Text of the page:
Interview for Hi-Fructose by Brett Amory
How would you describe your work to someone? What are you trying to communicate to the viewer?
Unreal stuff happening to real stuff. I’m attracted to little details and compositions that reveal an almost surreal subject within an otherwise normal environment. I’m trying to entertain the viewer.
What and who have influenced your work?
My friends and peers are the strongest influence on my work. Them and Mrs. Mealiffe, the greatest high school art teacher on earth. Without her, I may have been a cop.
Can you describe your process for creating new work?
I like to drink a ton of coffee and think of crazy colors to combine with images that appeal to me. I either stumble upon these images or I create them.
I sit down and mix a ton of colors. Then I paint these colors until I’ve exhausted them. Then I sit down and mix some more, different colors. I do this all day long until something else comes up.
Tools of the trade?
Paint, something covered in primer, brushes, and food.
A sense of humor.
Whats your favorite color?
What time of day do you usually paint?
Anytime after 10 am.
Music? If so what type of music gets you in the mood?
Lately the Beastie Boys, Ottis Redding, Outkast, Jamaraqui, and Paul Simon.
Can you talk a little bit about your process. Your compositions have a broken or montaged look to them. Do you put your compositions together from multiple sources and what sort of tools if any are you using, Photoshop etc?
I do sometimes combine sources into one image. I do so either directly on the canvas, or by sketching a rough before hand. Any color decisions are also made while painting, or while staring at it for ever.
I know a lot of your work is inspired from black and white photographs and you make up the color. Is this why the light in your paintings feels artificial or you can’t really place what time of day it is.
Yes. I’m drawn to images with highly contrasting values, whether black and white or color. I’m also interested in stage productions and movies, and try to emulate that dramatic or theatrical light in my work.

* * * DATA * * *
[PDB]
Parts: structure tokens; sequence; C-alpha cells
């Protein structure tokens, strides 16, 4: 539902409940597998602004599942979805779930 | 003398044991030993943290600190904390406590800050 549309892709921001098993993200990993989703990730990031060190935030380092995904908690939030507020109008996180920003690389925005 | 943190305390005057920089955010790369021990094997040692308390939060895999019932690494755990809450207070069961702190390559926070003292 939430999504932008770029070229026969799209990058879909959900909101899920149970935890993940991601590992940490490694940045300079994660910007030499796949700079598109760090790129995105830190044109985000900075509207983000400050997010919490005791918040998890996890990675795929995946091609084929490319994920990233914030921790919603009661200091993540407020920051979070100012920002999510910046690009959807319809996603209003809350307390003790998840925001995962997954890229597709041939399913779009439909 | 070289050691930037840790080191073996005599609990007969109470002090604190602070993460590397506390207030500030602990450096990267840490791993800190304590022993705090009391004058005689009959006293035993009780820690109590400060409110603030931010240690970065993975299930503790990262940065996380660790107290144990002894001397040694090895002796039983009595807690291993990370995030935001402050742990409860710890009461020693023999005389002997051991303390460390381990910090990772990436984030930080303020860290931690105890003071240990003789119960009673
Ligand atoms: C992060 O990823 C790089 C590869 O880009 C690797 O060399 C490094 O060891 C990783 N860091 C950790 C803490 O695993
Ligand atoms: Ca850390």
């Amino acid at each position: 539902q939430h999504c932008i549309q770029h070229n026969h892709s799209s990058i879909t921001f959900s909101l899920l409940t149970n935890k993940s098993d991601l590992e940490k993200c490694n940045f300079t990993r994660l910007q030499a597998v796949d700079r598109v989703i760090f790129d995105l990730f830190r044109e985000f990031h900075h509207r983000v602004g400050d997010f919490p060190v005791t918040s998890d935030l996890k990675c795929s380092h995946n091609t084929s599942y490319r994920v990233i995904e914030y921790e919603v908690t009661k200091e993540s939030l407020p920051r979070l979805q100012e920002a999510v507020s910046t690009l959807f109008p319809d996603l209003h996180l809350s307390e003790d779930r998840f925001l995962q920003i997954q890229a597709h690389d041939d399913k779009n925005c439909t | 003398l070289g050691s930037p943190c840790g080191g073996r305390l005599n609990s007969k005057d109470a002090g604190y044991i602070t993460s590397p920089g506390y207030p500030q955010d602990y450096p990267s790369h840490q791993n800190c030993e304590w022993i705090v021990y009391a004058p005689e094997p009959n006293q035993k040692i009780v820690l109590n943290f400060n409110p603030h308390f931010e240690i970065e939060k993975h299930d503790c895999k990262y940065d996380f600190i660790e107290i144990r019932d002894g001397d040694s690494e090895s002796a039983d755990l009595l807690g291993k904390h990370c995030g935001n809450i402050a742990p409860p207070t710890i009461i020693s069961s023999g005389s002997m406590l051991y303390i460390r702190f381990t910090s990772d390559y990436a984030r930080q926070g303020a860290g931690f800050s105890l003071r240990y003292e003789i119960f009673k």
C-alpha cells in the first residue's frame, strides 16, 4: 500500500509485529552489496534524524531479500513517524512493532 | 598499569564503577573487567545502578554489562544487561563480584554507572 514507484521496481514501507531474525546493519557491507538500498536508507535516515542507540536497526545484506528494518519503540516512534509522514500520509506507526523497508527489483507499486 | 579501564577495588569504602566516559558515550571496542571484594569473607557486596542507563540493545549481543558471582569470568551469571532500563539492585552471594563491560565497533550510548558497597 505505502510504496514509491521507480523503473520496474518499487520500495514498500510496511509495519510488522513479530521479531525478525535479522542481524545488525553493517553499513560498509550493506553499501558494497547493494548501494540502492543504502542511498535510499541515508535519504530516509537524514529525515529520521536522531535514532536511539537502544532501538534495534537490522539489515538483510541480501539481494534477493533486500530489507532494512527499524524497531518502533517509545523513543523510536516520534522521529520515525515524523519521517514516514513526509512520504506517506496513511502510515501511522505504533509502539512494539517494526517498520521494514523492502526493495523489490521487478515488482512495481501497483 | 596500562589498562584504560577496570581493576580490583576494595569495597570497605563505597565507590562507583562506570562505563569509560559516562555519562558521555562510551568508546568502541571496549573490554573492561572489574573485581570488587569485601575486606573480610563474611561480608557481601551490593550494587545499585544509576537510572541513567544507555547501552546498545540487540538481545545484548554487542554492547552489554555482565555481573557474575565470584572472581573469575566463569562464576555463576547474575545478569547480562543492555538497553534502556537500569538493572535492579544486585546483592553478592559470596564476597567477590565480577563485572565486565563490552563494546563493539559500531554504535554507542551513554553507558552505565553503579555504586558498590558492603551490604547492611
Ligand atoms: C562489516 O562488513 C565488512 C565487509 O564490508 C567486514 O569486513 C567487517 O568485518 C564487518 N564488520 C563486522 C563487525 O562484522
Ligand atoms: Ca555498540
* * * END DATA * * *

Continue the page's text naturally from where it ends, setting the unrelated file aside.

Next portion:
Your work reminds me of painters that are apart of the “New Leipzig School” do you look at these painters and are they influential on your work?
Neo Rauch is the coolest colorist this side of the Danube.
Are you Santa Claus?
I will be.
Armstrong creates obscure narratives within his work utilizing the language of cinema and classical portraiture. By using ambiguous light, contrived compositions and saturation he invites us to join him in his voyeuristic gaze within urban dwellings. His surrealist rendering of light dictates the viewer’s perception of time, playing with our conceptions of reality. It is in this aspect that Armstrong’s love for cinematic iconography rises to the surface of his work pairing 1960′s Americana within surrealist obscurity. Armstrong hides stories within the framework of his landscapes examining the adversarial conversation between figures and their surroundings provoking the viewer to set his work within an indexical time in history.
Seth Armstrong graduated with high honors and received his BFA from CCA in 2006. During 2005 he spent six months studying abroad in The Netherlands at the Academie Minerva. Seth Armstrong was recently featured in the March issue of Bl!ss magazine and has been featured in Juxtapoz arts and culture magazine. For a full bibliography please see his CV. He is currently an instructor at ASUC Art Studios at UC Berkeley. In September 2010 Seth Armstrong was commissioned by Possible Productions in LA to paint a portrait of Biggie Smalls, which was featured on stage as a backdrop for the back-to-back Comerica Park performance headlining JayZ and Eminem.
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